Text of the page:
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Trump-Appointed Judge Gives 'Break' to Jan. 6 Defendant - Denies Punishment Sought by Prosecutors

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A federal judge appointed during the Trump administration recently exercised judicial discretion by giving a self-described “break” to a defendant involved in the Jan. 6, 2021 incursion at the Capitol.

The judge’s decision deviated from the prosecution’s recommended prison term, prompting discussions on sentencing disparities in these cases.

According to a report from NBC News, Tyler Bensch, who pleaded guilty to two misdemeanor counts related to the incursion, received a sentence of two years probation and 60 days of home incarceration from U.S. District Judge Trevor McFadden.

Prosecutors had initially sought a more draconian nine-month federal prison term for Bensch’s involvement.

While acknowledging the seriousness of Bensch’s participation in the events of Jan. 6, Judge McFadden considered the defendant’s limited role compared to others and his young age as mitigating factors. Bensch was 19 years old at the time of the incident.

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Judge McFadden emphasized the importance of learning from past mistakes. “This doesn’t need to define you or your life,” McFadden told Bensch.

Bensch, who was arrested in August alongside members of the Three Percent movement and “Guardians of Freedom,” pleaded guilty to disorderly and disruptive conduct on restricted grounds, as well as theft of government property for aiding in the removal of a stolen police shield from the Capitol grounds.

Prosecutors argued that Bensch contributed to the escalation of violence by using bear spray against another protester.

During the sentencing hearing, Bensch remained silent, but his court-appointed attorney, Peter Cooper, expressed his client’s remorse and lack of understanding about the gravity of his actions.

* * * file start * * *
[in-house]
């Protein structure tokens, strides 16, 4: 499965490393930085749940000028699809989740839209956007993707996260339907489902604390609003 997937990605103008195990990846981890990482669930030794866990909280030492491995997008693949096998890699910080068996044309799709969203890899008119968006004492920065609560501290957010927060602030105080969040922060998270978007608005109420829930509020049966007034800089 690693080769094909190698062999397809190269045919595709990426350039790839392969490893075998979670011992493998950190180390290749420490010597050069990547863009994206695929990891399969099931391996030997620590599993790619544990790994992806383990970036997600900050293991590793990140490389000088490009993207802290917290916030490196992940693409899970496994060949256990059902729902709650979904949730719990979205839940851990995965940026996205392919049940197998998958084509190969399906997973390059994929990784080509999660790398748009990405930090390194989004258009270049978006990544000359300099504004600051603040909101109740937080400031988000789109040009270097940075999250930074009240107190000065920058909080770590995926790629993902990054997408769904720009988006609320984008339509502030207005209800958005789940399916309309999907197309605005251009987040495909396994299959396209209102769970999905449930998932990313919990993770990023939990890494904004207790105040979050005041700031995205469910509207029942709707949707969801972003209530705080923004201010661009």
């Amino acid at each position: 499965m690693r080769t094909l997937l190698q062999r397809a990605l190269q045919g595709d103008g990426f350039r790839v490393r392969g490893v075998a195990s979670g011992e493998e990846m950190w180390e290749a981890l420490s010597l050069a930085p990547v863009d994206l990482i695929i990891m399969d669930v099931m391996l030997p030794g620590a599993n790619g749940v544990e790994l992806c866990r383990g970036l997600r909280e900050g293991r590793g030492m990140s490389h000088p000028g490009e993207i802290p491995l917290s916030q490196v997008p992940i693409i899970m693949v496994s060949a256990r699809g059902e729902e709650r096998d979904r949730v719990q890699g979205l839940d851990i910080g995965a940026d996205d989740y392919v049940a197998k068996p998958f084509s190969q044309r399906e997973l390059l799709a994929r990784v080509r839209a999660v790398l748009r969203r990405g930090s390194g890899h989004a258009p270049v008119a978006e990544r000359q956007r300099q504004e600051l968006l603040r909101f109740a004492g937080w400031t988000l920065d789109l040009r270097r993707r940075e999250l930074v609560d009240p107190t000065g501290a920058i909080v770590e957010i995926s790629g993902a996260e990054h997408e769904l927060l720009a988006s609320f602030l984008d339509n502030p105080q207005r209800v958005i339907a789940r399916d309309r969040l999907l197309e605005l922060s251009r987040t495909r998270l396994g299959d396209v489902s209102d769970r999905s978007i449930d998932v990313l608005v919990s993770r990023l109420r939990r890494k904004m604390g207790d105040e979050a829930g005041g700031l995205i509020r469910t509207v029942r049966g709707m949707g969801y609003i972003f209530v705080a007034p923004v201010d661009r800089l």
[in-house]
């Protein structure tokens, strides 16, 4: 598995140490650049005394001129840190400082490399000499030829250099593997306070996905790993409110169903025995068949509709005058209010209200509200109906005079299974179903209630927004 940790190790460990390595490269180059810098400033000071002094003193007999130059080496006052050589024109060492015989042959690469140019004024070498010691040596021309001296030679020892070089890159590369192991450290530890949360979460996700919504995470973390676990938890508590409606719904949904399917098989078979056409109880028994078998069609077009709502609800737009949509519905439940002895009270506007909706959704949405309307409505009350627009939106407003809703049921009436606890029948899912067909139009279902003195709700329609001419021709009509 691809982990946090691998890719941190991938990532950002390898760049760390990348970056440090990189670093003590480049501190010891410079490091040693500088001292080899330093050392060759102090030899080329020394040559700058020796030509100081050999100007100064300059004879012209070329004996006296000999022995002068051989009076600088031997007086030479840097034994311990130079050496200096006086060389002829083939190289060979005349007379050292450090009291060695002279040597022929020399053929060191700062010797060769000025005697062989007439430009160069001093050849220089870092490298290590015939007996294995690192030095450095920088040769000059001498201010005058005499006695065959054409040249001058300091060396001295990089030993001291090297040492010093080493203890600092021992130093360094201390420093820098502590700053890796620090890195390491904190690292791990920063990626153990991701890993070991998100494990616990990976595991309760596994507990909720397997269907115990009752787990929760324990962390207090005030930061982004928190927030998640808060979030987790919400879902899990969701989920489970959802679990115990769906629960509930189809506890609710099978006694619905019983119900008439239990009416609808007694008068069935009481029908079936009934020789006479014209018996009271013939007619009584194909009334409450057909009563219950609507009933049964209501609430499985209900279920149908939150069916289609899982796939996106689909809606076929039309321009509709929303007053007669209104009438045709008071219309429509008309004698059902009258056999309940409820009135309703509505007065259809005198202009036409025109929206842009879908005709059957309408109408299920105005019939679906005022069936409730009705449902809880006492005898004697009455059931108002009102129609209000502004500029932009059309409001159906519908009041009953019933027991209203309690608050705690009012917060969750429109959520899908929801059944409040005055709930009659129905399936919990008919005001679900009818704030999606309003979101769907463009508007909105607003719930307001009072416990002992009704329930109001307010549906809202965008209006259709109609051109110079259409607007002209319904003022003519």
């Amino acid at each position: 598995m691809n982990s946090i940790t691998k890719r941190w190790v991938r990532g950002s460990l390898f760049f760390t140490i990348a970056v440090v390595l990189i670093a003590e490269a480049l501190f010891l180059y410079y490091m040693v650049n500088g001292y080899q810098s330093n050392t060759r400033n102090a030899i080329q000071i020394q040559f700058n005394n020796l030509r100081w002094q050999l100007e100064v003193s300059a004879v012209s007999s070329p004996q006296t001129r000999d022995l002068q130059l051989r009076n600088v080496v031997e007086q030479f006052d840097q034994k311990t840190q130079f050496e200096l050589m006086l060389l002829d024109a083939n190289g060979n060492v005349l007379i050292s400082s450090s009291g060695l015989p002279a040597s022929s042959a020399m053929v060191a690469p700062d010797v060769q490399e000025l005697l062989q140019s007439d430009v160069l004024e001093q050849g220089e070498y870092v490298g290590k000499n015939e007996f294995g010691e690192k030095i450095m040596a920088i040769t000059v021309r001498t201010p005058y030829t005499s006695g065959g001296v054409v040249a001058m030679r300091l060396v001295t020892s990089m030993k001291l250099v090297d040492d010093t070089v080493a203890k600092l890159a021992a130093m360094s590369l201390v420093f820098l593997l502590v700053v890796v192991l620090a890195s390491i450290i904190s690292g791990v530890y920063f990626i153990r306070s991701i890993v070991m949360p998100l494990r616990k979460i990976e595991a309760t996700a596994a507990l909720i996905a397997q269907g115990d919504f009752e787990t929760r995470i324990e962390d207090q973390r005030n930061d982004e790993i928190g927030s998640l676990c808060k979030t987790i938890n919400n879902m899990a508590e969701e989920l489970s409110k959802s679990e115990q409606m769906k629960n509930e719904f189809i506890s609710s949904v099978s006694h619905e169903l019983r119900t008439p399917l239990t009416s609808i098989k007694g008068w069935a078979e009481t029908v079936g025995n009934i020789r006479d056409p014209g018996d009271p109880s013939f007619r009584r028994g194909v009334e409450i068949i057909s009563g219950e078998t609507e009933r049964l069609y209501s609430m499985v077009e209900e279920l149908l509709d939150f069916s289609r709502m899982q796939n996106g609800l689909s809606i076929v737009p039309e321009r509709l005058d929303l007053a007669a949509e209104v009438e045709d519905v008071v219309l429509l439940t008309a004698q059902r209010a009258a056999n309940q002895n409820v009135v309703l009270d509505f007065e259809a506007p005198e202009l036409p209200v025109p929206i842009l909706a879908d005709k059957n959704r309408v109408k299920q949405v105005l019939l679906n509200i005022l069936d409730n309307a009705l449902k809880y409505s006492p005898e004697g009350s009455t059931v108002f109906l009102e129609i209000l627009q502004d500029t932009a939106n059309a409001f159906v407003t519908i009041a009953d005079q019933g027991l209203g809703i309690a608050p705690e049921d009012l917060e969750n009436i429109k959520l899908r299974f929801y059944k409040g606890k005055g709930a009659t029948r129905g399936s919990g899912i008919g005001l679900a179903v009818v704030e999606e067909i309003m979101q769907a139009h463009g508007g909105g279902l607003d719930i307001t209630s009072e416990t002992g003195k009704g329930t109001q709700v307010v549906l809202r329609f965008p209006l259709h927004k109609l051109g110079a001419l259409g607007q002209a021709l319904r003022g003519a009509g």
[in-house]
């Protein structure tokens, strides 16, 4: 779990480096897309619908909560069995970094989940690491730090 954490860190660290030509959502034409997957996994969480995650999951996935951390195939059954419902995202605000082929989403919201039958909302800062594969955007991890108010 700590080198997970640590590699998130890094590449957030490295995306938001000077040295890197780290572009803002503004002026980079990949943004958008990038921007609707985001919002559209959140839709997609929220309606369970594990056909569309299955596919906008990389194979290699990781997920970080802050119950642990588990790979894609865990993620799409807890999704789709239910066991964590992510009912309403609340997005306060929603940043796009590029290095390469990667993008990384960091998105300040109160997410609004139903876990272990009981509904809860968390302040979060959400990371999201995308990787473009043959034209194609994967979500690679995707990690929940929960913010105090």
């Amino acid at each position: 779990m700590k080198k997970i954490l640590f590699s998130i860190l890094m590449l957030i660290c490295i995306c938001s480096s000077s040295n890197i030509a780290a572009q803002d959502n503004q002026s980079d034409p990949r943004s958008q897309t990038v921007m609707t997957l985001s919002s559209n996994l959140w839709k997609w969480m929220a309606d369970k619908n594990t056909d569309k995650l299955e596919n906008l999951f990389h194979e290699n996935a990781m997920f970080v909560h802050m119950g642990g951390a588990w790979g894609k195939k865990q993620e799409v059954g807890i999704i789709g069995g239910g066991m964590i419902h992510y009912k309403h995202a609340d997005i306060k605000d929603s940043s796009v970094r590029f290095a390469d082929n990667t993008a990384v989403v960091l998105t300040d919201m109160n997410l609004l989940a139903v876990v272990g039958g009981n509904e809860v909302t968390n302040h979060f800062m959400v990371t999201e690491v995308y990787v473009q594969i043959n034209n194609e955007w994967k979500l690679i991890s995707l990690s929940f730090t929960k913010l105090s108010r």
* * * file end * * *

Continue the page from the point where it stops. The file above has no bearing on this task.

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Cooper also highlighted Bensch’s aspiration to pursue a career in law enforcement, suggesting that misdemeanor charges should not unduly hinder his future prospects.

Bensch is currently employed by a pool cleaning company, and the conditions of his sentence permit him to leave his home for work during the 60-day period of home detention.

The case involving Bensch drew attention due to its connection with former FBI special agent Steve Friend, who became an FBI whistleblower after voicing his disagreement with charging protesters who allegedly assaulted officers on Jan. 6.

Friend testified before the GOP-led House Select Subcommittee on the Weaponization of the Federal Government, raising concerns about the alleged unfair targeting of defendants and the perceived challenges faced by individuals in Washington, D.C., courts.

Several of the Jan. 6 defendants have waited in prison for months or even years for their day in court, and others are facing unusually long prison sentences for misdemeanor offenses.

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In another case related to Jan. 6, Barry Ramey received a five-year federal prison sentence for assaulting officers with pepper spray.

Prosecutors initially sought a nine-year term, but U.S. District Judge Dabney Friedrich opted for a shorter sentence to address potential sentencing disparities.

As the legal proceedings unfold for over 1,000 individuals charged in connection with the Jan. 6 incursion, discussions about the judicial discretion exercised in sentencing and potential variances in outcomes continue to shape the broader discourse surrounding accountability for the events that unfolded on that day.

This article appeared originally on The Western Journal.

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